Also in 1992, Tammy Wynette had surgery for an inflammation of a bile duct in St. Louis.

In 1993, Nirvana denied rumors that its recording label, Geffen, didn't want to release the band's upcoming album because it wasn't commercial enough.

Also in 1993, Garth Brooks, Vince Gill, and Brooks and Dunn were the big winners at the 28th annual Academy of Country Music Awards in Los Angeles.

In 1994, one of the two police officers that Tupac Shakur was accused of shooting and wounding during a traffic altercation the year before in Atlanta filed a $10 million lawsuit against the rapper.

Also in 1994, an unwed Wynonna Judd confirmed she was pregnant -- with no plans to marry the baby's father.

In 1995, ABC announced that the long-awaited Beatles documentary would air in November.

In 1996, a 17-year-old Irish high school girl suffered fatal injuries in the mosh pit at a Smashing Pumpkins concert in Dublin.

Also in 1996, 17 people were arrested and 25 more suffered minor injuries when rioting erupted at an outdoor rock festival featuring Seven Mary Three in downtown Cincinnati.

In 1998, John Lennon's sons, Julian and Sean, both released albums on the same day. Julian's "Photograph Smile" was his first in several years, while Sean's "Into the Sun" was his debut album.

Also in 1998, R.E.M. was honored by the University of Georgia's Student Historic Preservation Organization for the band's concern for historic buildings in Athens, Ga.

In 1999, Latin-pop singer Ricky Martin signed posters and blew kisses to an estimated 5,000 fans that flooded New York's Broadway for a glimpse of him.


Today's musical quiz:

This singer released what became the best-selling album ever by a Latin artist in the United States. Who? Answer: Ricky Martin. His 1999 self-titled album sold more than five million copies in the United States alone.

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(May 12)

Today's birthdays include bandleader Gordon Jenkins and jazz trombonist Jack Jenney in 1910; Burt Bacharach, who was born in 1928 (age 75); Ian Dury and Billy Swan, both in 1942 (age 61); David Walker, keyboardist with Gary Lewis and the Playboys, in 1943 (age 60); Jayotis Washington of the Persuasions in 1945 (age 58); Faces keyboardist Ian McLagen in 1946 (age 57); Steve Winwood in 1948 (age 55); John "Jocko" Marcellino of Sha Na Na and Billy Squier, both in 1950 (age 53); and Billy Duffy, lead guitarist with The Cult, in 1961 (age 42).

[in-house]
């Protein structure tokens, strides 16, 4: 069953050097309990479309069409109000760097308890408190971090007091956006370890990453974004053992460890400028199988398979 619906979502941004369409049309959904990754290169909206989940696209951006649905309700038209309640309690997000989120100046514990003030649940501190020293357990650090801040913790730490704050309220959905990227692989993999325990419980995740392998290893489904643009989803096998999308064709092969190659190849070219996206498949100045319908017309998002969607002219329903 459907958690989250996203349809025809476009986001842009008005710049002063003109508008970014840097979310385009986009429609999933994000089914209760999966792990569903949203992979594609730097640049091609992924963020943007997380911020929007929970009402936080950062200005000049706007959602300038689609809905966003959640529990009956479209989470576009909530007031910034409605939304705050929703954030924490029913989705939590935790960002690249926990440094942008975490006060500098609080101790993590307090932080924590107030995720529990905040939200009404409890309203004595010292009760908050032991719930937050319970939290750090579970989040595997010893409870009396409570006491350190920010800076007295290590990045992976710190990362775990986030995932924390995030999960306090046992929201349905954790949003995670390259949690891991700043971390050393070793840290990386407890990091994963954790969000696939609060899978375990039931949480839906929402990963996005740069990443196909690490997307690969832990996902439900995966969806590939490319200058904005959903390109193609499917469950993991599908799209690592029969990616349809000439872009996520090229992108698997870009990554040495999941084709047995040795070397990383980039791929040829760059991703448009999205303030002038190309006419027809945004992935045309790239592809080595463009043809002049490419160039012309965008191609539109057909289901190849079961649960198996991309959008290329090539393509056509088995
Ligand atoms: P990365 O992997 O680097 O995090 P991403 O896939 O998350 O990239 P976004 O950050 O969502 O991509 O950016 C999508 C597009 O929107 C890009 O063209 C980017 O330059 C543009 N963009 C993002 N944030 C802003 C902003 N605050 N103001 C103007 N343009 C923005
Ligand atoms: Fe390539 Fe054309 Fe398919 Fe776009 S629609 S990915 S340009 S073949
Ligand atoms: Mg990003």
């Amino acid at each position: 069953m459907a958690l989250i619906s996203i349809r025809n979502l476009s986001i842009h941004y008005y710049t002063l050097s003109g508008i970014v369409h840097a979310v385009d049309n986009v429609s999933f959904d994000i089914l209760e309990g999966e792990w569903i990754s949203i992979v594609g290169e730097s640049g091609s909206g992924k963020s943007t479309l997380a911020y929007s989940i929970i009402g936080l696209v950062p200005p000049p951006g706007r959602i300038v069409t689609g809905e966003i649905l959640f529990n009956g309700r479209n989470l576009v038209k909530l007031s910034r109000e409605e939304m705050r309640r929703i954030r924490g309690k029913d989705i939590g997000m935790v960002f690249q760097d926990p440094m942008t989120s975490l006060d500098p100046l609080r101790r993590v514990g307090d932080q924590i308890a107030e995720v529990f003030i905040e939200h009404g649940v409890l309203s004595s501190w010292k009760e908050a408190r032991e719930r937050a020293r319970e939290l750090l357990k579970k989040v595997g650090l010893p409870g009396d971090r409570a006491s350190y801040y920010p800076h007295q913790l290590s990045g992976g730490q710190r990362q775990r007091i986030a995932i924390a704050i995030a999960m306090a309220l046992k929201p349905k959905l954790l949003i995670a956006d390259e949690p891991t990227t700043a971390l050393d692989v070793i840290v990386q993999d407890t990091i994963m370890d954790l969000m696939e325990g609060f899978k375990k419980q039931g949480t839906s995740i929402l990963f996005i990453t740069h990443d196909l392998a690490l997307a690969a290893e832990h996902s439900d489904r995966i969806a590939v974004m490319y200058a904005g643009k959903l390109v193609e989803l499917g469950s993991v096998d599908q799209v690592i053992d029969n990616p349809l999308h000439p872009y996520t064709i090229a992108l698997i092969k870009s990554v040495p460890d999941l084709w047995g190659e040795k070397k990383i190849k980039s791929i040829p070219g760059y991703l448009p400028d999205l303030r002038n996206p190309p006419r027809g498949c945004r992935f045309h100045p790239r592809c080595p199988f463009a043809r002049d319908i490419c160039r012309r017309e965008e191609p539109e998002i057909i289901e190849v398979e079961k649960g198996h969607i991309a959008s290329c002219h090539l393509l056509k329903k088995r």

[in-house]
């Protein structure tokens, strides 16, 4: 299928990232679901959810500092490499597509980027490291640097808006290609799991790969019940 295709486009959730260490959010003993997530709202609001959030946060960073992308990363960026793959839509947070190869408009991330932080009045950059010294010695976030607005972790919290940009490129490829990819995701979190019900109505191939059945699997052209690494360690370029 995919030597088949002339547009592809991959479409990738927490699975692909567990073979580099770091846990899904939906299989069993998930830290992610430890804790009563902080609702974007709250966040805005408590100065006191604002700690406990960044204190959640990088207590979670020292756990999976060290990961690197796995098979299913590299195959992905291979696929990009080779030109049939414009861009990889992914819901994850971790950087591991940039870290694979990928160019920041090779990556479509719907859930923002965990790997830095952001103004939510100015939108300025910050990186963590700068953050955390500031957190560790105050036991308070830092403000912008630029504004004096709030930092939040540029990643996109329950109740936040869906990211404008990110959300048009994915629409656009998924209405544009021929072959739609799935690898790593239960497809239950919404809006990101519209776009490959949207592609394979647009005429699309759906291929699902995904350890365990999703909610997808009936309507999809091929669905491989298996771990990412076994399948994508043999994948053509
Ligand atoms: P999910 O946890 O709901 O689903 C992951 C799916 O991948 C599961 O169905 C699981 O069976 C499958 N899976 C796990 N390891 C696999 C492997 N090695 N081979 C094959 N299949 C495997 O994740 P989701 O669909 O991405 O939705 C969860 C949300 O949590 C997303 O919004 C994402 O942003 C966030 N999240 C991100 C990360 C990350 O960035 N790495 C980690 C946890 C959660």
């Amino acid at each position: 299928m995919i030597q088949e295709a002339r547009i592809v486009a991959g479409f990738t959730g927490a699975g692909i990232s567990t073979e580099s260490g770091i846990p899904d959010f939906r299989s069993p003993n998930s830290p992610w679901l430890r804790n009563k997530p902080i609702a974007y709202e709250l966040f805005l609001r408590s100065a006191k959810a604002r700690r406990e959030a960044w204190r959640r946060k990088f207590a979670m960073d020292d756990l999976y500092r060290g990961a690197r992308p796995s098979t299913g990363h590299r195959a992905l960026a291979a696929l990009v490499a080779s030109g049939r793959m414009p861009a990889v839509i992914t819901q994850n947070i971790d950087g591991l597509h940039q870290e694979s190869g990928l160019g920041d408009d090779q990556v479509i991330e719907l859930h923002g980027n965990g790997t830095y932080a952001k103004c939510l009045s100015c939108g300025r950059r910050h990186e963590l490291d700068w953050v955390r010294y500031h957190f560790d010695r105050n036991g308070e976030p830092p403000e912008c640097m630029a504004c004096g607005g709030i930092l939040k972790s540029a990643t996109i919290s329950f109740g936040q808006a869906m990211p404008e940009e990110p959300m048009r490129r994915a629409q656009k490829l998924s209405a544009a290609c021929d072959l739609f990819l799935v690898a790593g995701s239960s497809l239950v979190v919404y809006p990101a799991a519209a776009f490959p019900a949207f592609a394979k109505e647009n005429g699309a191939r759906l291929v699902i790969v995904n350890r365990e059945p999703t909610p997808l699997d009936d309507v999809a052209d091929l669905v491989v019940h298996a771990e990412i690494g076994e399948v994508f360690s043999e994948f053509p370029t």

Today's musical milestones:

In 1960, Elvis Presley made his TV comeback after two years in the Army on a "Welcome Back" special hosted by Frank Sinatra.

IIn 1964, Barbra Streisand won the Grammy Award for Best Female Vocalist for "The Barbra Streisand Album."

In 1965, the Rolling Stones laid down the basic tracks for "(I Can't Get No) Satisfaction" at the famed Chess Studios in Chicago. The song would be finished in Los Angeles.

In 1971, Mick Jagger married Bianca Perez Morena de Macia in a Roman Catholic ceremony in St. Tropez, France. The wedding guests included Paul McCartney, Ringo Starr, Eric Clapton, Steven Stills and the rest of the Rolling Stones.

In 1983, Meat Loaf -- whose real name is Marvin Lee Aday -- filed for bankruptcy.

In 1987, Frank Sinatra canceled a performance in Sweden after Stockholm levied a special tax on him because he broke the entertainment boycott and played in South Africa.

In 1991, the "Simple Truth Appeal" benefit concert was held in London and nine other cities around the world to raise money for the Kurdish refugees in northern Iraq. Participants included Hammer, Tom Jones, Rod Stewart, Whitney Houston, Paul Simon, Yes, Peter Gabriel, Sting, and INXS.

In 1992, Guns N' Roses and Metallica announced plans for a joint North American summer concert tour.

Also in 1992, Paul Simon and Billy Joel met with former Soviet President Mikhail Gorbachev in New York.

In 1994, the Clintons attended Barbra Streisand's concert in Landover, Md., near Washington, D.C.

Also in 1994, country superstar Garth Brooks made a cameo appearance on the NBC sitcom "Mad About You."

In 1998, Ringo Starr and his All-Star Band performed at New York's Bottom Line nightclub to preview his new album, "Vertical Man."

In 2000, Gloria Estefan marked the release of her new album "Alma Caribena (Caribbean Soul)" with her first network television special. "Gloria Estefan, Caribbean Soul: The Atlantis Concert" aired on CBS and also featured Latin pop star Marc Anthony.


Today's musical quiz:

Marc Anthony has been quoted in People magazine saying he needs to call Tom Jones and ask his advice. About what? Answer: About how to remain cool while picking up the panties girls throw at him from the audience.

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(May 13)

Today's birthdays include singer Maxine Sullivan, in 1911; Ritchie Valens, who was born in 1941; Mary Wells in 1943; J. Geils Band harmonica player Magic Dick, aka Richard Salwitz, in 1945 (age 58); Pete "Overend" Watts, bassist with Mott the Hoople, in 1949 (age 54); Stevie Wonder and Peter Gabriel, both in 1950 (age 53); Roxy Music drummer Paul Thompson in 1951 (age 52); Deacon Blue's Lorraine McIntosh in 1964 (age 39); and Darius Rucker, lead singer for Hootie and the Blowfish, in 1968 (age 35).


Today's musical milestones:

In 1975, Western swing bandleader Bob Wills died from a stroke at age 70.

In 1977, the Jam's first album -- "In the City" -- was released.

In 1985, Bruce Springsteen married actress Julianne Philips in a secret candlelight midnight church ceremony in Lake Oswego, Oregon. She would file for divorce three years later on the grounds he was romantically involved with E Street Band backing singer Patti Scialfa.